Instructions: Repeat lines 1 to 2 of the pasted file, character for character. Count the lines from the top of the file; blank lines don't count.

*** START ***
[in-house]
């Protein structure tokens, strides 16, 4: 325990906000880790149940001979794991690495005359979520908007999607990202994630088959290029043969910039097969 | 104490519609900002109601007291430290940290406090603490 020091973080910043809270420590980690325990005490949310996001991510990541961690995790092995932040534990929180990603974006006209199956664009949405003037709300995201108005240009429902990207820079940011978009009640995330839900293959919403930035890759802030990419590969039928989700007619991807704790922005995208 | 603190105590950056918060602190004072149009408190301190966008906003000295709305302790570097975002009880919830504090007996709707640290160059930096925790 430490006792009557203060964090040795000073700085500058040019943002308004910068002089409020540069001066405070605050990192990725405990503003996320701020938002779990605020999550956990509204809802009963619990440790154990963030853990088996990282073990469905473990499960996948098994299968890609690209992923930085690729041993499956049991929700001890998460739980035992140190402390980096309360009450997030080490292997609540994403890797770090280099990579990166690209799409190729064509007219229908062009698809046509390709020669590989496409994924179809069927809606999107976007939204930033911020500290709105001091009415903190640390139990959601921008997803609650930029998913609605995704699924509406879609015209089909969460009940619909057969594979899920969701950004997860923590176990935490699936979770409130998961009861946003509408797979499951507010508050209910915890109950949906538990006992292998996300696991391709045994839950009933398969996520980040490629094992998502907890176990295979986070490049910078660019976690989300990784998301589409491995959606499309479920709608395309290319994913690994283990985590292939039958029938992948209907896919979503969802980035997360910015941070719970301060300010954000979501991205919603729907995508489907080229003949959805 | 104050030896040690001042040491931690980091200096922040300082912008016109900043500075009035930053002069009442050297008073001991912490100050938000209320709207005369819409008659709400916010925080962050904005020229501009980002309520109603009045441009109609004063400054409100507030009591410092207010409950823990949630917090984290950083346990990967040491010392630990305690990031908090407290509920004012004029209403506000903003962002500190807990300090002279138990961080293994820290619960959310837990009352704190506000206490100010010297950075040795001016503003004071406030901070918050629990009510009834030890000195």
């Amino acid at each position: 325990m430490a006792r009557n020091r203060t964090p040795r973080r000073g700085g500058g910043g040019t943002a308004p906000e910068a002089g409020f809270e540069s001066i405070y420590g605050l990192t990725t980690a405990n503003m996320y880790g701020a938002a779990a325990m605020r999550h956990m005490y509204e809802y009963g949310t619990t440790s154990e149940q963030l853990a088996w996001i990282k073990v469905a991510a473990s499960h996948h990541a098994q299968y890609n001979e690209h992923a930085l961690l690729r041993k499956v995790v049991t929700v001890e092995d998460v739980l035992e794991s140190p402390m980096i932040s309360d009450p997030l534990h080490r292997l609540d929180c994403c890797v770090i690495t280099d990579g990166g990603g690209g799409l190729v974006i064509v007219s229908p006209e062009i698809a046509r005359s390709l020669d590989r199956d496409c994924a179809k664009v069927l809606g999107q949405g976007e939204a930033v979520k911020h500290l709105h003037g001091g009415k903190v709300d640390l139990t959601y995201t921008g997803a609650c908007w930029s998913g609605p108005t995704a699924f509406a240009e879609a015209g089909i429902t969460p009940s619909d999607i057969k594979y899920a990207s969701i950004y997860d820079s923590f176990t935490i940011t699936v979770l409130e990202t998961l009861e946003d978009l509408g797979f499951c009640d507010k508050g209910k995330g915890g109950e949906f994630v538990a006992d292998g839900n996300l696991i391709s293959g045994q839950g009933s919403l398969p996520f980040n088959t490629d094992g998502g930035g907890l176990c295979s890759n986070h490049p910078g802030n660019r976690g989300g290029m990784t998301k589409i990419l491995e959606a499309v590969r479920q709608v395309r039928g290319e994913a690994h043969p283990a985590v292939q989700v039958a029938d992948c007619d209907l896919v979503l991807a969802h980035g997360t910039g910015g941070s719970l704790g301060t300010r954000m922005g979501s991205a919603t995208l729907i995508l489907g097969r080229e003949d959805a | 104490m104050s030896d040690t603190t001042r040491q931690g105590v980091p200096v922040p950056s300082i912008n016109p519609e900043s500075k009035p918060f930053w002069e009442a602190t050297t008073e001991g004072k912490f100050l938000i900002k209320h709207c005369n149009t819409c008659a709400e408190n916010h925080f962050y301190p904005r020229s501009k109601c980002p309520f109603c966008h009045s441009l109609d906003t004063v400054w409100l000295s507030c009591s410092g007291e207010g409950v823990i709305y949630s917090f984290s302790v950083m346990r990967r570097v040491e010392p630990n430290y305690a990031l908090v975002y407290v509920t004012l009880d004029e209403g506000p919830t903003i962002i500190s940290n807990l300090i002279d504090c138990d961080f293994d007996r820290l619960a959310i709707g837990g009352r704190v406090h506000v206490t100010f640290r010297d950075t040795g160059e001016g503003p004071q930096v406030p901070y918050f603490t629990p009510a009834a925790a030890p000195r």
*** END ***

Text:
[in-house]
């Protein structure tokens, strides 16, 4: 325990906000880790149940001979794991690495005359979520908007999607990202994630088959290029043969910039097969 | 104490519609900002109601007291430290940290406090603490 020091973080910043809270420590980690325990005490949310996001991510990541961690995790092995932040534990929180990603974006006209199956664009949405003037709300995201108005240009429902990207820079940011978009009640995330839900293959919403930035890759802030990419590969039928989700007619991807704790922005995208 | 603190105590950056918060602190004072149009408190301190966008906003000295709305302790570097975002009880919830504090007996709707640290160059930096925790 430490006792009557203060964090040795000073700085500058040019943002308004910068002089409020540069001066405070605050990192990725405990503003996320701020938002779990605020999550956990509204809802009963619990440790154990963030853990088996990282073990469905473990499960996948098994299968890609690209992923930085690729041993499956049991929700001890998460739980035992140190402390980096309360009450997030080490292997609540994403890797770090280099990579990166690209799409190729064509007219229908062009698809046509390709020669590989496409994924179809069927809606999107976007939204930033911020500290709105001091009415903190640390139990959601921008997803609650930029998913609605995704699924509406879609015209089909969460009940619909057969594979899920969701950004997860923590176990935490699936979770409130998961009861946003509408797979499951507010508050209910915890109950949906538990006992292998996300696991391709045994839950009933398969996520980040490629094992998502907890176990295979986070490049910078660019976690989300990784998301589409491995959606499309479920709608395309290319994913690994283990985590292939039958029938992948209907896919979503969802980035997360910015941070719970301060300010954000979501991205919603729907995508489907080229003949959805 | 104050030896040690001042040491931690980091200096922040300082912008016109900043500075009035930053002069009442050297008073001991912490100050938000209320709207005369819409008659709400916010925080962050904005020229501009980002309520109603009045441009109609004063400054409100507030009591410092207010409950823990949630917090984290950083346990990967040491010392630990305690990031908090407290509920004012004029209403506000903003962002500190807990300090002279138990961080293994820290619960959310837990009352704190506000206490100010010297950075040795001016503003004071406030901070918050629990009510009834030890000195």